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Think you’re protected? Think again.

From the Summer 2005 issue of The News Media & The Law, page 9. New York and Washington, D.C., are…

From the Summer 2005 issue of The News Media & The Law, page 9.

New York and Washington, D.C., are among about 13 jurisdictions with shield laws granting reporters an absolute privilege from having to identify their confidential sources in most situations. So why were reporters Matthew Cooper of Time magazine’s Washington bureau and Judith Miller of The New York Times not absolutely protected from subpoenas to testify about their confidential sources?

The shield laws did Miller and Cooper no good because as state law, they apply only in the state courts, not the federal courts where the journalists were subpoenaed.

There is no federal reporter’s shield law, although bills to create one are before both houses of Congress. The status of a constitutional or common law reporter’s shield in the federal courts is currently in chaos, and has been since the U.S. Supreme Court’s split 1972 decision in Branzburg v. Hayes, in which the majority ruled that reporters do not have a privilege from testifying before grand juries. To make matters more tenuous, U.S. Justice Department guidelines for when federal prosecutors may subpoena journalists are not binding in the courts.

When reporters promise confidentiality to sources, they have no way of knowing that the discussion could later become the source of civil litigation or a criminal investigation, much less whether it could wind up in any particular state or federal court. Even matters governed entirely by state law might end up in federal court in many situations, making it impossible to know how much protection a reporter has at the time a promise of confidentiality is made, even in a state with an absolute shield law.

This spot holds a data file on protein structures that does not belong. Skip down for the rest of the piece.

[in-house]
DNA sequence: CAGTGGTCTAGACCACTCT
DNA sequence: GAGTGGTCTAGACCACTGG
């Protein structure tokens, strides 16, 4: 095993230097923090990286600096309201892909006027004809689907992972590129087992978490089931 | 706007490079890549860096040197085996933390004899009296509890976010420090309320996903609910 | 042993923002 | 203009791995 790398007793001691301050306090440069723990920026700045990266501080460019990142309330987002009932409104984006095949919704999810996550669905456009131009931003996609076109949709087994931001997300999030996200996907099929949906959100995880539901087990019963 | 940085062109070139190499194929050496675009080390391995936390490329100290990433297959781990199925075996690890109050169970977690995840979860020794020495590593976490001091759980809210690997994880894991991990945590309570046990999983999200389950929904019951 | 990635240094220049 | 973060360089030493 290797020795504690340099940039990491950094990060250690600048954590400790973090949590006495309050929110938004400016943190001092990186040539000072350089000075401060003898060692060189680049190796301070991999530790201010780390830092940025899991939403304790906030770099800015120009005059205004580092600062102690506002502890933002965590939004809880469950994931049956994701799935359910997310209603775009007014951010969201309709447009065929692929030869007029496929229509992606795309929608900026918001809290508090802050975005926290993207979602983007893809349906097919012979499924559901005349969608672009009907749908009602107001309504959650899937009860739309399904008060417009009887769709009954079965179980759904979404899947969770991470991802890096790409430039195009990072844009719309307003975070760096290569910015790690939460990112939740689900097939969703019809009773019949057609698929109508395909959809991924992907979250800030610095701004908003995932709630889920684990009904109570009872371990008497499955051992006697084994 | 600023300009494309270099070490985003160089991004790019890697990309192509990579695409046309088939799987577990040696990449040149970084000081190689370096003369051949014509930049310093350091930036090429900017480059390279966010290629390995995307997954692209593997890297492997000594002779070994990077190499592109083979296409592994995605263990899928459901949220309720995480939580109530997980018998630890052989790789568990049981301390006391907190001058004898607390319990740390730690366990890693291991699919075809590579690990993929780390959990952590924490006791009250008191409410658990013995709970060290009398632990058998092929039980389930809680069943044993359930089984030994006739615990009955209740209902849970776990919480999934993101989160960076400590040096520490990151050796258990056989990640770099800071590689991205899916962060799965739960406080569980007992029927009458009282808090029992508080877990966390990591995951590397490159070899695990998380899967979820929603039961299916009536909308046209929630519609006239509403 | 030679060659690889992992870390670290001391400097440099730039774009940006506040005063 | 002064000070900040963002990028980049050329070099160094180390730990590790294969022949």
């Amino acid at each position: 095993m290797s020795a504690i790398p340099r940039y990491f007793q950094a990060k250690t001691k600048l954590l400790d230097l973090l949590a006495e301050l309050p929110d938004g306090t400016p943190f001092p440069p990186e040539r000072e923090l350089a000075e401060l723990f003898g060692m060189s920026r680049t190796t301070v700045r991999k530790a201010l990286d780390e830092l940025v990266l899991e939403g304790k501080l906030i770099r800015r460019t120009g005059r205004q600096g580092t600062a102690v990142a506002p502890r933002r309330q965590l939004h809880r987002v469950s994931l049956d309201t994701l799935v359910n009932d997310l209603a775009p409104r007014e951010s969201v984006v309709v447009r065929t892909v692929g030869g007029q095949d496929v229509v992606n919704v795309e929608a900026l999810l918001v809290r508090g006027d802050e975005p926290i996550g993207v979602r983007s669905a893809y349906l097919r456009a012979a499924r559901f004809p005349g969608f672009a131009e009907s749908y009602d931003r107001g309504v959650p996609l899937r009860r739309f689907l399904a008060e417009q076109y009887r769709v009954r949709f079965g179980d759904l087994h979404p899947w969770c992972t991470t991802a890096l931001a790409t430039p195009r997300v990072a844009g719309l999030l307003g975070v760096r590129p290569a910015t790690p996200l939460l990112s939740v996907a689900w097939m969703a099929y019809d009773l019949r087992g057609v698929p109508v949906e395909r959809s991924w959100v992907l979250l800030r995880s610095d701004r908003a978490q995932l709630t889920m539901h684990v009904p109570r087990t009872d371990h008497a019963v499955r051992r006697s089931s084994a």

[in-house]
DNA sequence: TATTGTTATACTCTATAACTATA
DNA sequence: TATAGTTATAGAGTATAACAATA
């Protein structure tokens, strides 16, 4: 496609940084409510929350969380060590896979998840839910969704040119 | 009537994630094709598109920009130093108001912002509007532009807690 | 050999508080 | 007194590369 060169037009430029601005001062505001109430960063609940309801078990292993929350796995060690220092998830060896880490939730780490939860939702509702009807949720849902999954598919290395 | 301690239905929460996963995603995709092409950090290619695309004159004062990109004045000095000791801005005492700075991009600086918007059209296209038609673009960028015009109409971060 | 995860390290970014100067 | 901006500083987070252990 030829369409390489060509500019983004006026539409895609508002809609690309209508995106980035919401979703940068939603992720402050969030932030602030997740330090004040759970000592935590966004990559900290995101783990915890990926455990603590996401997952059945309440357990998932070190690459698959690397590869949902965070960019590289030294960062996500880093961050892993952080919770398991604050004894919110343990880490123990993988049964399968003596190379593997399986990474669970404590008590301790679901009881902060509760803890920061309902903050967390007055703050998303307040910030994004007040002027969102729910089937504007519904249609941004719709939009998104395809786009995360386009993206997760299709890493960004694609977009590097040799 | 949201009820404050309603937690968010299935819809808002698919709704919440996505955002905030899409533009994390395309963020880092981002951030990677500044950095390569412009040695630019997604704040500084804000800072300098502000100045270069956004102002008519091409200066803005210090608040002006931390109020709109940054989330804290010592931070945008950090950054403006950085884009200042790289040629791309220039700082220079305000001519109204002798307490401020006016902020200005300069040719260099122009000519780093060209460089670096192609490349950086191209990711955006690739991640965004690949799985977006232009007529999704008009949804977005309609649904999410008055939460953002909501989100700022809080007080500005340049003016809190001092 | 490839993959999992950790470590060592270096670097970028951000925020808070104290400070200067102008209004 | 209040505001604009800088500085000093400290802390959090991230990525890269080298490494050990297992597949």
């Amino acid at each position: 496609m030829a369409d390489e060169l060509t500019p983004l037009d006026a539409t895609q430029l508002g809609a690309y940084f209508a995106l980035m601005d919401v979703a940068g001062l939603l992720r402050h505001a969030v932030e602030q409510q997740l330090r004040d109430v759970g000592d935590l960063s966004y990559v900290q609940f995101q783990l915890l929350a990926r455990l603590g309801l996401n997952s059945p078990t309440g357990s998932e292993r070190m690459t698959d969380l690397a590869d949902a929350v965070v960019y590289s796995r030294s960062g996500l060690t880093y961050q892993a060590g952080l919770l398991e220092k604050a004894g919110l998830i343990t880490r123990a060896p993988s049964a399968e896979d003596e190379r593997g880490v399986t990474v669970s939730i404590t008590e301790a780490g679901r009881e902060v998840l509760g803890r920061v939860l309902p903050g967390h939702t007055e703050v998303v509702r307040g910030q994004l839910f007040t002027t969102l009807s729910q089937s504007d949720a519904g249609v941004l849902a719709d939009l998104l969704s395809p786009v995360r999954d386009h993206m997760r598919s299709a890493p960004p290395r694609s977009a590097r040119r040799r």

“The rules of the road as I try to do my job as a reporter are chaotic at best,” Cooper told the Senate Judiciary Committee during a July 20 hearing on the proposed federal shield law. “Right now, if I pick up the phone and call a senator or his or her staff or a civil servant and they say, ‘Don’t quote me on this, but . . . ‘ or ‘Don’t identify me but . . .’ I can’t really know what I’m getting myself into assuming what follows is important and controversial enough to rise to the level of litigation. . . . As a working journalist, I’d like to know better what promises I can legally make and which ones I can’t.” &#151 GP